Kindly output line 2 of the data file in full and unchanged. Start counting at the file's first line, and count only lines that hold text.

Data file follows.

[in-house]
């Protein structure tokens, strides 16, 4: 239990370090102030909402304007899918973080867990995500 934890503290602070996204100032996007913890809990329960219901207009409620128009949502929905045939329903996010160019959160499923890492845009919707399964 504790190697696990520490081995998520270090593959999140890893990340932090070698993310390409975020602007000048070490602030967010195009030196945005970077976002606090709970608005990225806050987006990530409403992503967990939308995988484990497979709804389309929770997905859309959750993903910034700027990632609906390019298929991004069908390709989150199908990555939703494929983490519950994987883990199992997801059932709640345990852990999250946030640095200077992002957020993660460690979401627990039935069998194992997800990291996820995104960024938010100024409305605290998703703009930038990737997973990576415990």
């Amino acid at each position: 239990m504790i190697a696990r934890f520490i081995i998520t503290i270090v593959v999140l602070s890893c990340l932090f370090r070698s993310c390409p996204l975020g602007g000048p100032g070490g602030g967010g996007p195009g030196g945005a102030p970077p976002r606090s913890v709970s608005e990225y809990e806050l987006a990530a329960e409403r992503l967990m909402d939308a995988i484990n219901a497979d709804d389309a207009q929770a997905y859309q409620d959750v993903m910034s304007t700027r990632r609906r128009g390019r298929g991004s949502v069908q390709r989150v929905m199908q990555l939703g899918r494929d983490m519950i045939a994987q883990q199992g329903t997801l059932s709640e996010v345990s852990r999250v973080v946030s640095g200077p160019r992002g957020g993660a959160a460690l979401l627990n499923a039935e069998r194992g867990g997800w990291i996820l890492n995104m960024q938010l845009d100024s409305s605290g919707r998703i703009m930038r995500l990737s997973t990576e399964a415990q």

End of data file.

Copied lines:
């Protein structure tokens, strides 16, 4: 239990370090102030909402304007899918973080867990995500 934890503290602070996204100032996007913890809990329960219901207009409620128009949502929905045939329903996010160019959160499923890492845009919707399964 504790190697696990520490081995998520270090593959999140890893990340932090070698993310390409975020602007000048070490602030967010195009030196945005970077976002606090709970608005990225806050987006990530409403992503967990939308995988484990497979709804389309929770997905859309959750993903910034700027990632609906390019298929991004069908390709989150199908990555939703494929983490519950994987883990199992997801059932709640345990852990999250946030640095200077992002957020993660460690979401627990039935069998194992997800990291996820995104960024938010100024409305605290998703703009930038990737997973990576415990």